- The Washington Times - Thursday, December 10, 2009

An independent government watchdog gave the Treasury Department’s bank bailout mixed reviews in its year-end report, saying that the program was key in “stopping the panic” on Wall Street last year but that it failed in many of its goals.

The Congressional Oversight Panel for Troubled Asset Relief Program, or TARP, said that 14 months after the $700 billion program’s creation, it is still too early to declare success or failure.

The panel’s 178-page report, released Wednesday, came the same day that Treasury Secretary Timothy F. Geithner announced he was extending his financial bailout authority to October 2010. TARP was set to expire at the end of the month, but the law allowed for a nine-month extension if Treasury provided a justification to Congress.

While the oversight panel said it was impossible to disentangle TARP from other financial rescue efforts, the program - the federal government’s centerpiece response to the economic crisis - “played a critical role in renewing the flow of credit and preventing a more acute crisis.”

“Although the government’s response to the crisis was at first haphazard and uncertain, it eventually proved decisive enough to stop the panic and restore market confidence,” the report said.

Yet despite significant improvement in the financial markets, the broader economy is only beginning to recover from a deep recession. And TARP’s impact on the underlying weaknesses in the financial system that led to last falls crisis, the report said, is far from clear.

Bank failures continue at a nearly unprecedented rate, with 149 shutting down between Jan. 1, 2008, and Nov. 30, 2009. The situation may worsen, the panel said, as deep-seated problems in the commercial real estate sector inflict further damage on small and mid-sized banks.

At least 2 million families also have lost their homes to foreclosure since the start of the crisis.

“It appears that the TARP’s foreclosure mitigation programs have not yet achieved the scope, scale and permanence necessary to address the crisis,” the report said.

The panel also found that TARP created “an implicit guarantee for major financial institutions that distorts pricing for capital and encourages excessive risk-taking.”

“Unwinding this guarantee poses a difficult long-term challenge,” said the report, which was completed under direction of panel Chairman Elizabeth Warren, a Harvard law professor.

The panel during the past year has not shied from criticizing Treasury’s handling of TARP, particularly the controversial loans made to Detroit automakers General Motors and Chrysler.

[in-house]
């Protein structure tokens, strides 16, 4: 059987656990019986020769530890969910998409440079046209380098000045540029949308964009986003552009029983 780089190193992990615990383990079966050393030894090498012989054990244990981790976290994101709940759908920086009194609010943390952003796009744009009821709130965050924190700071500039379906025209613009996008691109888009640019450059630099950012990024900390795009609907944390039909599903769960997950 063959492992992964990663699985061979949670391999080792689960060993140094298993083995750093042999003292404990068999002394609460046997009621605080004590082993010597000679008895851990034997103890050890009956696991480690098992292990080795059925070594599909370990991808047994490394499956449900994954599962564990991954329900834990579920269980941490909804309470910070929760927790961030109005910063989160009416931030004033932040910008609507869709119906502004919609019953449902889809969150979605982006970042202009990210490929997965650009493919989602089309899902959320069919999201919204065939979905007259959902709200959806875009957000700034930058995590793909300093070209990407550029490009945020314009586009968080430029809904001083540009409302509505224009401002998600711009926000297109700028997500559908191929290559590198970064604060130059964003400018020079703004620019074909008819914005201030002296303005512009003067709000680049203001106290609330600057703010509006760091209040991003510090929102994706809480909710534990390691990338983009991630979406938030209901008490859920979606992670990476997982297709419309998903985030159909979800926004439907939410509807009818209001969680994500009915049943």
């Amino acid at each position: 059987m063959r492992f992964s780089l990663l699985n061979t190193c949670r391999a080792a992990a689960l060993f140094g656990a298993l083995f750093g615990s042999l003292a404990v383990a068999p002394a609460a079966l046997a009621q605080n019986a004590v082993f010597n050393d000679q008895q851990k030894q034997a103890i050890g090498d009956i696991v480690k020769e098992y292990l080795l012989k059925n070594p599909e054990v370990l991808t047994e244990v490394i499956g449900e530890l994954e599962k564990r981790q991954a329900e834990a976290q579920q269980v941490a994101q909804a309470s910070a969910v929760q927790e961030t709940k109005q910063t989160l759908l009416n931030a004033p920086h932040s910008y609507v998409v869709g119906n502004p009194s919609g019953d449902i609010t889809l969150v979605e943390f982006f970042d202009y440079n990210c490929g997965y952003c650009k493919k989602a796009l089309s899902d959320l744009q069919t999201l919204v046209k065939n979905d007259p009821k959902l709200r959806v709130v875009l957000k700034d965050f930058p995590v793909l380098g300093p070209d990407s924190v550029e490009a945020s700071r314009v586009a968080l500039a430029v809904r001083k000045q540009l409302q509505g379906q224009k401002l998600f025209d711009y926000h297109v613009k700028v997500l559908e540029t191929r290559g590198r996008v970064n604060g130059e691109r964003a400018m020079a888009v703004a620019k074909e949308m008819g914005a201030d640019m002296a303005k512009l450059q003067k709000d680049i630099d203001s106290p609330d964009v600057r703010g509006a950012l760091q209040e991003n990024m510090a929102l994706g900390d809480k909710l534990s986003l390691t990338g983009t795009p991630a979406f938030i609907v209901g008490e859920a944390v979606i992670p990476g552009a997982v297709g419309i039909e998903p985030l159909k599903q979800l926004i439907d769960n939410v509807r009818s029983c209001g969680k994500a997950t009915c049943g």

TARP, proposed by the administration of George W. Bush and passed by Congress last fall, was designed to help avoid a catastrophic meltdown of the economy by offering financial institutions taxpayer-funded loans.

While the program was a key element of the federal government’s response to the financial crisis, it was only one part of a multipronged approach. The Federal Deposit Insurance Corp. and the Federal Reserve undertook major initiatives aimed at bolstering financial stability, as did many foreign governments.

Congress last winter enacted a $787 billion economic stimulus package also credited with helping ease a shaky economy.

Mr. Geithner, who is scheduled to testify Thursday on Capitol Hill before the panel, said extending TARP for nine months would enable the Treasury Department to continue programs to address the slumping housing market and the needs of small businesses. The action also would allow Treasury to respond to unforeseen threats to the financial markets.

About half the initial TARP funds are still not allocated.

“Although the economy is recovering, foreclosures are increasing and unemployment is unacceptably high,” said Mr. Geithner in letters addressed to House Speaker Nancy Pelosi of California and Senate Majority Leader Harry Reid of Nevada, both Democrats. “Businesses are still cautious in the face of uncertainty about the strength of the recovery, and many small businesses face very difficult credit conditions.”

House Minority Leader John A. Boehner rebuked Mr. Geithner for extending TARP, saying that “taxpayers have had enough of open-ended bailout.”

“This generational theft must end,” the Ohio Republican said. “We can’t keep borrowing money from the Chinese and the Middle East and passing the tab to our kids and grandkids.”

But the nation’s biggest labor group, the AFL-CIO, praised the secretary for his decision, as well as the administration’s announcement this week to use TARP money for job-creation programs.

The administration has said the cost of the taxpayer-financed bank bailout will be about $200 billion less than projected, thanks to Wall Street paying back the loans at a faster rate than expected on the heels of a gradually improving economy.

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